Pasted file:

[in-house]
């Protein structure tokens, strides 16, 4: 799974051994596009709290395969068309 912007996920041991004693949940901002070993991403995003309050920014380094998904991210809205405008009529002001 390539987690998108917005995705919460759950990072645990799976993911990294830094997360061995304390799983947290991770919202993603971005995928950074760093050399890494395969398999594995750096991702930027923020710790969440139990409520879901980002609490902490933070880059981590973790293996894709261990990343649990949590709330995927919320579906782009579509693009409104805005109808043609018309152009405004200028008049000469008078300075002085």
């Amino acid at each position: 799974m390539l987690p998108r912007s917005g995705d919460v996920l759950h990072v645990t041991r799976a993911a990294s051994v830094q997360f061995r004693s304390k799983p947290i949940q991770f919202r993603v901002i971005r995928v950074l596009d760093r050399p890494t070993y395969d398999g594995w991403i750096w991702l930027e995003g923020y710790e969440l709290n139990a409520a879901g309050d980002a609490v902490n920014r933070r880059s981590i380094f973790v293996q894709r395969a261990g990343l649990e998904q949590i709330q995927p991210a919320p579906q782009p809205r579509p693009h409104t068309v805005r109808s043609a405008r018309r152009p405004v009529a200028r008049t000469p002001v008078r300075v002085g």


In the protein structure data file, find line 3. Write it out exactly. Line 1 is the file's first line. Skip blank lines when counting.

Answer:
């Amino acid at each position: 799974m390539l987690p998108r912007s917005g995705d919460v996920l759950h990072v645990t041991r799976a993911a990294s051994v830094q997360f061995r004693s304390k799983p947290i949940q991770f919202r993603v901002i971005r995928v950074l596009d760093r050399p890494t070993y395969d398999g594995w991403i750096w991702l930027e995003g923020y710790e969440l709290n139990a409520a879901g309050d980002a609490v902490n920014r933070r880059s981590i380094f973790v293996q894709r395969a261990g990343l649990e998904q949590i709330q995927p991210a919320p579906q782009p809205r579509p693009h409104t068309v805005r109808s043609a405008r018309r152009p405004v009529a200028r008049t000469p002001v008078r300075v002085g």